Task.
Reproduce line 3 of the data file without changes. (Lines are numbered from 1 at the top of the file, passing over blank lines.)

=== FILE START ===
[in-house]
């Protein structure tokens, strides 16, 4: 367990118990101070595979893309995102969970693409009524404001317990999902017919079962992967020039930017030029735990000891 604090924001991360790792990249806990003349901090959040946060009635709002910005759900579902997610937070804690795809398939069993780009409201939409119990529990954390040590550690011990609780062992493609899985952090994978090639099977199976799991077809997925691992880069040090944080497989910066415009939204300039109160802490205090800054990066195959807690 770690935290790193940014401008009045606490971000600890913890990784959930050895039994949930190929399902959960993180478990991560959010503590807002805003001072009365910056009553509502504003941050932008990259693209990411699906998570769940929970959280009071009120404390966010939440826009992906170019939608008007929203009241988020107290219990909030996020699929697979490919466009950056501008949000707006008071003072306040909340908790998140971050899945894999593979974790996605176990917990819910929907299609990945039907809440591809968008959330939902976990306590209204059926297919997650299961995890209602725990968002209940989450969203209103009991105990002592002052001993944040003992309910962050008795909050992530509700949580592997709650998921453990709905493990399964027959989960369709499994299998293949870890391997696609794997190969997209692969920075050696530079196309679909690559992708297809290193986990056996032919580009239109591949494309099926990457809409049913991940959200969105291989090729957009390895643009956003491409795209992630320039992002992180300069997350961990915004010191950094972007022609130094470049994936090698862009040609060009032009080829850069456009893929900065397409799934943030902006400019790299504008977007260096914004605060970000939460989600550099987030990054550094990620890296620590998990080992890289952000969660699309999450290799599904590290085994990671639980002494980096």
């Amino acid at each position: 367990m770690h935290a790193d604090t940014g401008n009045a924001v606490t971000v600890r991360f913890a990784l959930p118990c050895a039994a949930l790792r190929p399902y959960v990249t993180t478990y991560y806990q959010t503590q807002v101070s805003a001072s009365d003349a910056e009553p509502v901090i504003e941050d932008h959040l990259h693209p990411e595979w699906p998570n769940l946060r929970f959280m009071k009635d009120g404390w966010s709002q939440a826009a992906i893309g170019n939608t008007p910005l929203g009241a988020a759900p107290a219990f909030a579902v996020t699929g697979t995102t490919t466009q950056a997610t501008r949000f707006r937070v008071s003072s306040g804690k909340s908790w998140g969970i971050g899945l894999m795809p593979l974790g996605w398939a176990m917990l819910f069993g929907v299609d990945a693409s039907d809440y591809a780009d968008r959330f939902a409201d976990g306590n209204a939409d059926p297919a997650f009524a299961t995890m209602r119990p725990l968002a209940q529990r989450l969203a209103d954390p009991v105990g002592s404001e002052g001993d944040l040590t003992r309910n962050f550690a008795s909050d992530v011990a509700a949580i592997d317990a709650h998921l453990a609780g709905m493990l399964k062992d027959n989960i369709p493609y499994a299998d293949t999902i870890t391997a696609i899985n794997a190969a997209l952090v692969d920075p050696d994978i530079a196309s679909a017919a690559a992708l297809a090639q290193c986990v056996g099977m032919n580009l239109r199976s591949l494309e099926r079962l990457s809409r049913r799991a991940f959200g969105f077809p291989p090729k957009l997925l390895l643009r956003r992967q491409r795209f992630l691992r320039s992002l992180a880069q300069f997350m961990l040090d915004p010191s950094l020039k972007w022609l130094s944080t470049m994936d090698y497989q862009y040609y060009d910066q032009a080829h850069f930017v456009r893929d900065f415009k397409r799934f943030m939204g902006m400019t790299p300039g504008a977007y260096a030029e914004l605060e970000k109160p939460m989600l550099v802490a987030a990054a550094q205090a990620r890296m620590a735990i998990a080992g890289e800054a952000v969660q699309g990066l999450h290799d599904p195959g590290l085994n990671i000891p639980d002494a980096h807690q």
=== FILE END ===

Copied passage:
């Amino acid at each position: 367990m770690h935290a790193d604090t940014g401008n009045a924001v606490t971000v600890r991360f913890a990784l959930p118990c050895a039994a949930l790792r190929p399902y959960v990249t993180t478990y991560y806990q959010t503590q807002v101070s805003a001072s009365d003349a910056e009553p509502v901090i504003e941050d932008h959040l990259h693209p990411e595979w699906p998570n769940l946060r929970f959280m009071k009635d009120g404390w966010s709002q939440a826009a992906i893309g170019n939608t008007p910005l929203g009241a988020a759900p107290a219990f909030a579902v996020t699929g697979t995102t490919t466009q950056a997610t501008r949000f707006r937070v008071s003072s306040g804690k909340s908790w998140g969970i971050g899945l894999m795809p593979l974790g996605w398939a176990m917990l819910f069993g929907v299609d990945a693409s039907d809440y591809a780009d968008r959330f939902a409201d976990g306590n209204a939409d059926p297919a997650f009524a299961t995890m209602r119990p725990l968002a209940q529990r989450l969203a209103d954390p009991v105990g002592s404001e002052g001993d944040l040590t003992r309910n962050f550690a008795s909050d992530v011990a509700a949580i592997d317990a709650h998921l453990a609780g709905m493990l399964k062992d027959n989960i369709p493609y499994a299998d293949t999902i870890t391997a696609i899985n794997a190969a997209l952090v692969d920075p050696d994978i530079a196309s679909a017919a690559a992708l297809a090639q290193c986990v056996g099977m032919n580009l239109r199976s591949l494309e099926r079962l990457s809409r049913r799991a991940f959200g969105f077809p291989p090729k957009l997925l390895l643009r956003r992967q491409r795209f992630l691992r320039s992002l992180a880069q300069f997350m961990l040090d915004p010191s950094l020039k972007w022609l130094s944080t470049m994936d090698y497989q862009y040609y060009d910066q032009a080829h850069f930017v456009r893929d900065f415009k397409r799934f943030m939204g902006m400019t790299p300039g504008a977007y260096a030029e914004l605060e970000k109160p939460m989600l550099v802490a987030a990054a550094q205090a990620r890296m620590a735990i998990a080992g890289e800054a952000v969660q699309g990066l999450h290799d599904p195959g590290l085994n990671i000891p639980d002494a980096h807690q």